La Trobe
1166935_Moholdt,T_2021.pdf (1.92 MB)
Download file

The effect of morning vs evening exercise training on glycaemic control and serum metabolites in overweight/obese men: a randomised trial

Download (1.92 MB)
journal contribution
posted on 03.12.2021, 05:31 authored by T Moholdt, EB Parr, Brooke DevlinBrooke Devlin, J Debik, G Giskeødegård, JA Hawley
Aims/hypothesis: We determined whether the time of day of exercise training (morning vs evening) would modulate the effects of consumption of a high-fat diet (HFD) on glycaemic control, whole-body health markers and serum metabolomics. Methods: In this three-armed parallel-group randomised trial undertaken at a university in Melbourne, Australia, overweight/obese men consumed an HFD (65% of energy from fat) for 11 consecutive days. Participants were recruited via social media and community advertisements. Eligibility criteria for participation were male sex, age 30–45 years, BMI 27.0–35.0 kg/m2 and sedentary lifestyle. The main exclusion criteria were known CVD or type 2 diabetes, taking prescription medications, and shift-work. After 5 days, participants were allocated using a computer random generator to either exercise in the morning (06:30 hours), exercise in the evening (18:30 hours) or no exercise for the subsequent 5 days. Participants and researchers were not blinded to group assignment. Changes in serum metabolites, circulating lipids, cardiorespiratory fitness, BP, and glycaemic control (from continuous glucose monitoring) were compared between groups. Results: Twenty-five participants were randomised (morning exercise n = 9; evening exercise n = 8; no exercise n = 8) and 24 participants completed the study and were included in analyses (n = 8 per group). Five days of HFD induced marked perturbations in serum metabolites related to lipid and amino acid metabolism. Exercise training had a smaller impact than the HFD on changes in circulating metabolites, and only exercise undertaken in the evening was able to partly reverse some of the HFD-induced changes in metabolomic profiles. Twenty-four-hour glucose concentrations were lower after 5 days of HFD compared with the participants’ habitual diet (5.3 ± 0.4 vs 5.6 ± 0.4 mmol/l, p = 0.001). There were no significant changes in 24 h glucose concentrations for either exercise group but lower nocturnal glucose levels were observed in participants who trained in the evening, compared with when they consumed the HFD alone (4.9 ± 0.4 vs 5.3 ± 0.3 mmol/l, p = 0.04). Compared with the no-exercise group, peak oxygen uptake improved after both morning (estimated effect 1.3 ml min−1 kg−1 [95% CI 0.5, 2.0], p = 0.003) and evening exercise (estimated effect 1.4 ml min−1 kg−1 [95% CI 0.6, 2.2], p = 0.001). Fasting blood glucose, insulin, cholesterol, triacylglycerol and LDL-cholesterol concentrations decreased only in participants allocated to evening exercise training. There were no unintended or adverse effects. Conclusions/interpretation: A short-term HFD in overweight/obese men induced substantial alterations in lipid- and amino acid-related serum metabolites. Improvements in cardiorespiratory fitness were similar regardless of the time of day of exercise training. However, improvements in glycaemic control and partial reversal of HFD-induced changes in metabolic profiles were only observed when participants exercise trained in the evening.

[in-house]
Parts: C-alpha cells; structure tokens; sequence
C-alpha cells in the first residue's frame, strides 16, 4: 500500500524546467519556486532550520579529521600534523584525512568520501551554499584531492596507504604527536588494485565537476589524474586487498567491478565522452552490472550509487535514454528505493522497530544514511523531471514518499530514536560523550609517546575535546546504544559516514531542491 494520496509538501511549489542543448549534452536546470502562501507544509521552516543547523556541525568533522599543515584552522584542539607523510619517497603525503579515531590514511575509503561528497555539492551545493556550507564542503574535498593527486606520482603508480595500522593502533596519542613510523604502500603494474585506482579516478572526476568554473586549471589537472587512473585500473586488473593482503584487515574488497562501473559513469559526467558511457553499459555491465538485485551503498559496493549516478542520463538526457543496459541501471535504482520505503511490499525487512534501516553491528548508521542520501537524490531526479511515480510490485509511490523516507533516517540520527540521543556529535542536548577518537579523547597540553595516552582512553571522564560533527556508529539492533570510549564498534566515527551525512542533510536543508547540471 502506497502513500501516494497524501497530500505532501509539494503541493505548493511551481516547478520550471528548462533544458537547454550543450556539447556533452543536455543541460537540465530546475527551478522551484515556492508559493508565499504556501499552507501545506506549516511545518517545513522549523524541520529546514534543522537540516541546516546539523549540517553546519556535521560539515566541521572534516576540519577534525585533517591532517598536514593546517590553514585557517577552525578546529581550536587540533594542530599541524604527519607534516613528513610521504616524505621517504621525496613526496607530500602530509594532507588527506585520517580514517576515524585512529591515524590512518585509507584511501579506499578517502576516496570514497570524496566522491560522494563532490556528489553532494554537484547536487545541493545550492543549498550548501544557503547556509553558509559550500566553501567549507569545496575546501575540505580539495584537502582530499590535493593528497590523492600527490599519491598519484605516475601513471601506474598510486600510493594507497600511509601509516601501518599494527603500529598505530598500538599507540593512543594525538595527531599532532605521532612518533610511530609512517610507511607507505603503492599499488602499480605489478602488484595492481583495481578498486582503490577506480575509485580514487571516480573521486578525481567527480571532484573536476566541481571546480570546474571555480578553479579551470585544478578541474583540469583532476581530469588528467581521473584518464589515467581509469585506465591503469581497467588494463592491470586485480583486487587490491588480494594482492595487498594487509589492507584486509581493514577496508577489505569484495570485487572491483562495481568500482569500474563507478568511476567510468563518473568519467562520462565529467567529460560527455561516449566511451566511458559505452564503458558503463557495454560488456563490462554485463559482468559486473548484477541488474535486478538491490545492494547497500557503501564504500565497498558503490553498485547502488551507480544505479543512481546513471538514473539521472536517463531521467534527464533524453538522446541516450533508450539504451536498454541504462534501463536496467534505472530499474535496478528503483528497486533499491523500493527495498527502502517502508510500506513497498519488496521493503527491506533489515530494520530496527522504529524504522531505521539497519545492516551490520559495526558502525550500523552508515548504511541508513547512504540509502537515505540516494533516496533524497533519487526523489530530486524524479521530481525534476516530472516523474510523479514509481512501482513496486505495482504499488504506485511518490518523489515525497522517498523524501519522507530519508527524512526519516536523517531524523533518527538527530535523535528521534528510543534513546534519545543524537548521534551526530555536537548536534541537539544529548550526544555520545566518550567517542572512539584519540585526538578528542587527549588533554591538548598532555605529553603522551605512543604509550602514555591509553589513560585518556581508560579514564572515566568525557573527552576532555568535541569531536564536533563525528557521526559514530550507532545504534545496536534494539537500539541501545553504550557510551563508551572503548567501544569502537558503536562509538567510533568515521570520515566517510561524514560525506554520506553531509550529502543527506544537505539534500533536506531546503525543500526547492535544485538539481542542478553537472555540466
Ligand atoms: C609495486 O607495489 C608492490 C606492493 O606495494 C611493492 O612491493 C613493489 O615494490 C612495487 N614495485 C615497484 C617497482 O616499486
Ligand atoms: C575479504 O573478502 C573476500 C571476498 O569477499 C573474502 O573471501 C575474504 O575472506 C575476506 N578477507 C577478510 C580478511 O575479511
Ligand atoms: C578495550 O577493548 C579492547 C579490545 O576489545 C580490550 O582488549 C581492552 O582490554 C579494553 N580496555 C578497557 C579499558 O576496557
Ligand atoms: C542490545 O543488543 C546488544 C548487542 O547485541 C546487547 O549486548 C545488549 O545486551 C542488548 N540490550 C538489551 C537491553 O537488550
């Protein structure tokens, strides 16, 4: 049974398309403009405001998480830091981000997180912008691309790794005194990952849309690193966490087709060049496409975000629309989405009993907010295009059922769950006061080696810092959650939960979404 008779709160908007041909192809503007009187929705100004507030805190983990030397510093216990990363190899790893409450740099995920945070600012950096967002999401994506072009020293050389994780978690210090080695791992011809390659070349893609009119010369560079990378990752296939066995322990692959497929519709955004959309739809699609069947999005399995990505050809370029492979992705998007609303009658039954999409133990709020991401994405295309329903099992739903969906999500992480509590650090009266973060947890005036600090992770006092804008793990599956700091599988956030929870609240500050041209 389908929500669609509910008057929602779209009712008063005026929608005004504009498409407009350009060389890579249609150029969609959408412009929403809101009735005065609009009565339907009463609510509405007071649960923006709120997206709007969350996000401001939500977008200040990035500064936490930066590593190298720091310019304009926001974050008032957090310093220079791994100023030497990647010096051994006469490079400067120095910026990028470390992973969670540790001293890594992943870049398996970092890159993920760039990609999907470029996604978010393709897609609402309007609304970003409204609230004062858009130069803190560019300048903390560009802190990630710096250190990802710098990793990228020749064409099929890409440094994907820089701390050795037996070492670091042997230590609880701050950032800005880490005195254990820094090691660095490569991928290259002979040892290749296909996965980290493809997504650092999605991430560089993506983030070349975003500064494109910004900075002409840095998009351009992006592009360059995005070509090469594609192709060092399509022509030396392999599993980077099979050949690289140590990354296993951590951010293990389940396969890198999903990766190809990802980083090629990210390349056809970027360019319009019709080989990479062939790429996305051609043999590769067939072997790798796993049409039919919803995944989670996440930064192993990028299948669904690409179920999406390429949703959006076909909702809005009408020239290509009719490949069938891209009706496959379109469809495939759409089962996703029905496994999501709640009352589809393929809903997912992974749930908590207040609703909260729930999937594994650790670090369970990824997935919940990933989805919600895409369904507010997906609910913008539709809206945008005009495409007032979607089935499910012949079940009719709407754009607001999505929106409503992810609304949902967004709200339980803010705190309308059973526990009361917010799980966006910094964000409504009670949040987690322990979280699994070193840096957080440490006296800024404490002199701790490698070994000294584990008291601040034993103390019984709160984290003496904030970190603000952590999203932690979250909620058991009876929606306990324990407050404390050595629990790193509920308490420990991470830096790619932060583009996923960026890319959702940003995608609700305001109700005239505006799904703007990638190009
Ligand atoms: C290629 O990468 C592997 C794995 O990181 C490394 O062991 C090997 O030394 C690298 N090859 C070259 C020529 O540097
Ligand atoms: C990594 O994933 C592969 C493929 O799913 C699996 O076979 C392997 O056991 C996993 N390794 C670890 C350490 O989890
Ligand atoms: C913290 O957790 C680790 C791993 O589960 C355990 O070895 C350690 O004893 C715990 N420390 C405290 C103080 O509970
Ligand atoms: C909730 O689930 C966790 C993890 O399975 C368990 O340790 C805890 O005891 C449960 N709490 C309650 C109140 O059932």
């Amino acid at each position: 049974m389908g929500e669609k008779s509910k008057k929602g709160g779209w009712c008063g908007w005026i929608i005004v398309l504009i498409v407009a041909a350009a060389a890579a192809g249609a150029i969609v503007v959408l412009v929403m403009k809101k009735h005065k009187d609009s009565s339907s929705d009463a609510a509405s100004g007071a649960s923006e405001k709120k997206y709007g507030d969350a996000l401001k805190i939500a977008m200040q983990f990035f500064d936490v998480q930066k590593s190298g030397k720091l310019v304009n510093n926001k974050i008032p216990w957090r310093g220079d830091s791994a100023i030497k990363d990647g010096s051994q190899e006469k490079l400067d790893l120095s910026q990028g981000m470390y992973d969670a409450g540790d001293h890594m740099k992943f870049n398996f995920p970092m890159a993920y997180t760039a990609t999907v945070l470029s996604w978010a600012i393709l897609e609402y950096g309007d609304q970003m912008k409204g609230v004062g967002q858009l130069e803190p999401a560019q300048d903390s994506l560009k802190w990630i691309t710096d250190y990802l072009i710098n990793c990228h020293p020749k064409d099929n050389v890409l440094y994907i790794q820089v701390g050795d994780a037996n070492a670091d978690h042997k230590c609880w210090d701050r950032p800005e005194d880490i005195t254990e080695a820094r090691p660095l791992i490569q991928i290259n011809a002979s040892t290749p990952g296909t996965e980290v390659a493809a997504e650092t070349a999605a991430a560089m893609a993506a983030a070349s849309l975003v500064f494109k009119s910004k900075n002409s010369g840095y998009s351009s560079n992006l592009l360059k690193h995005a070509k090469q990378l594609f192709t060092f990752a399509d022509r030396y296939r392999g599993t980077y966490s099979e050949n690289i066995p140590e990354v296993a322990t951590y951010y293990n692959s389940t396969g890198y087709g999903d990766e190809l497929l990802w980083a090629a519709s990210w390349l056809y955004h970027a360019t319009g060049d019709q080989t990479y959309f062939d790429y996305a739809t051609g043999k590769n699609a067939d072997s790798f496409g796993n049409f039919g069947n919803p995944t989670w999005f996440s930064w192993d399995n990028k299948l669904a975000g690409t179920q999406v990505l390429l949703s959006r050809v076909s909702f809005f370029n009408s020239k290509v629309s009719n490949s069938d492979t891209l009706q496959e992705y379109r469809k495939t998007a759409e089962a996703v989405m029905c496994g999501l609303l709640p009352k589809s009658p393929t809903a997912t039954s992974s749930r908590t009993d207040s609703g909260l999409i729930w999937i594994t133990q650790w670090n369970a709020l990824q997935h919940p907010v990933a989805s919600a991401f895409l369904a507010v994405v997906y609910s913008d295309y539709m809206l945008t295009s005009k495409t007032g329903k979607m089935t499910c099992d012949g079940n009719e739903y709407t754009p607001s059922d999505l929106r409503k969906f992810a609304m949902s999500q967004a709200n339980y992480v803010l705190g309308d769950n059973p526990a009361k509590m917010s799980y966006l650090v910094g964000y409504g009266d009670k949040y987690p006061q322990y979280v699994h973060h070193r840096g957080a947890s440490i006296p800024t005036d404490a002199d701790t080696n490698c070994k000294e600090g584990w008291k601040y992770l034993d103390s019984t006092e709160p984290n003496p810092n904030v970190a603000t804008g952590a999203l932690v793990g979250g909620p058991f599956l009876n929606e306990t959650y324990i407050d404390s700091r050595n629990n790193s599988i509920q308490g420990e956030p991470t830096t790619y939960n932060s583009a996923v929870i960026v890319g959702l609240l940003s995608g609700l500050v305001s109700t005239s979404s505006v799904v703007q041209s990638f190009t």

Funding

Open access funding provided by NTNU Norwegian University of Science and Technology (incl St. Olavs Hospital Trondheim University Hospital). This research was supported by a Novo Nordisk Foundation Challenge Grant (NNF14OC0011493) to JAH and a Mobility Grant from The Liaison Committee for Education, Research and Innovation in Central Norway (2016/29014) to TM.

History

Publication Date

01/09/2021

Journal

Diabetologia

Volume

64

Issue

9

Pagination

2061-2076

Publisher

Springer

ISSN

0012-186X

Rights Statement

© The Author(s) 2021 This article is licensed under a Creative Commons Attribution 4.0 International License, which permits use, sharing, adaptation, distribution and reproduction in any medium or format, as long as you give appropriate credit to the original author(s) and the source, provide a link to the Creative Commons licence, and indicate if changes were made. The images or other third party material in this article are included in the article's Creative Commons licence, unless indicated otherwise in a credit line to the material. If material is not included in the article's Creative Commons licence and your intended use is not permitted by statutory regulation or exceeds the permitted use, you will need to obtain permission directly from the copyright holder. To view a copy of this licence, visit http://creativecommons.org/licenses/by/4.0/.